Today we finished our last practice here in Canet en Rousillon.  The group did well; all made second swims and got alot out of the trip.  We were able to watch incredible performances as well as incredible athletes...all good to fuel our fire towards July.

Here are my top 3 observations while on the Mare Nostrum tour...

1-The best athletes are reliable from one meet to the other and from one performance to another.  They have the ability to stand up and deliver tough swims in tough circumstances.
Most notably:

Belemonte (Spain) swam a negative split 800 (4:15/4:10) and then within 10 minutes, got up and raced a 4:39 400im finishing in 1:01-1:02

Hirai (Japan) swam heats, then came in to the B final warm up at 3pm, did 2 rounds of:

6x100@1:15 holding 1:00s
4x50@:50 (1-EZ 3-fast) at :29 seconds/31sc and second round at :28/:27s

Then swam another warm up at 5 pm and raced the 1500 in 15:01!

Chad LeClos (South Africa) the day before he raced, went 8.5km in the am (60x50@:40 holding. :30s) and 5km in the evening for 13.5km and the next day swam 100 Fly in :51!  Next day 200 fly in 1:55.  He now goes to Hungary for two weeks of 100km training/week and then will try to go 1:55 again BEFORE tapering.

2-Watch out for the Danish women...they are strong, lean and very fit.  Every day they did some sort of Dryland routine before & after to keep toned.  Pederson went 2:21 with a final split of :35 and 17sc!  I talked to her coach and he is aiming to get her to go all the last three 50s at :35... Add it up and she may go 2:17-2:18 WR.

3-It's not enough to be talented and dedicated if you want to win on the international stage.  It requires an incredible amount of work in and out of the pool...More than I think most realize (myself included) Athletes have to be extremely fit and lean in addition to being masters of their craft.  PRECISION jumps to every technical element.  Even in the women's 100Free final, Jeannette Ottesen Grey destroyed everyone in the first 15-20m just on underwater break out was over by the 30m mark and she was building into the 50!!!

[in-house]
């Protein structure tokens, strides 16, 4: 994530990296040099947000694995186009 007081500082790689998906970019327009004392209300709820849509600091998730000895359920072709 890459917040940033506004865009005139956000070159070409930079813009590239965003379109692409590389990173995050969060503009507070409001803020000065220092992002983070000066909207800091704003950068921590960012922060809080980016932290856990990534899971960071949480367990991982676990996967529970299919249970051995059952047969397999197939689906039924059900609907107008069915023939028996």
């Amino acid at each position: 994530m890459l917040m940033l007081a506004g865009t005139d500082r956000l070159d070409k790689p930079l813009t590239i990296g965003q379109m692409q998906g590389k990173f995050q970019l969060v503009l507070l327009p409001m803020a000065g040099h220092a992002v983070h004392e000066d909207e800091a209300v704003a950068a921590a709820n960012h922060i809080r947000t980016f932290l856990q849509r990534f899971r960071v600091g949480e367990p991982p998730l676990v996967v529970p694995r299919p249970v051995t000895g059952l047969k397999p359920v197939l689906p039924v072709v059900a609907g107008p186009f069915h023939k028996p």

Friday, June 14, 2013

Father's Day

I find it very amusing that my 3 year old son does not yet understand the concept of names, classifications and sub classifications. For example; I cannot be Daddy AND a boy AND a husband AND a son AND a brother AND a person AND Mike. I'm Daddy to my son, and for him, I'm thats an accurate description of what I am. To him, names are just descriptions of what things are. Another example of this would be him not understanding why Big Bird is named Big Bird. Yes, he is a big bird; but to my son, the name is only a description of what he is anyway. Puppy is the name of every dog he meets and Birdy is the name of every bird he sees and he will fight me (physically - I'm working on that) if I suggest that its a collie or a blue jay. This is appropriate of nothing, however, it does remind me of how often we can classify someone as 1 thing: 
  • A teacher has no life, they live at the school.
  • My mom enjoys making my bed and making my lunch because thats the job of a mom.
  • My dad loves to work because thats what he does.
  • An athlete doesn't do anything else, they do that sport and then disappear until I see them again to do that sport.
  • A coach coaches all the time because they love it.
I think it is important (especially since Father's Day is this weekend) to be aware of how we classify and be considerate of the fact that Dad works - not because thats what dads do - but because dad needs to take care of you and your family. That coaches work usually because they love what they do - but often they also need to take care of their families. Coaches often miss things happening in their own families because they are spending time with other people's children. I personally have missed my son's first birthday and my daughter's first swim meet because I have been working with other people's children and I have worked every single Fathers Day since I have been a Father.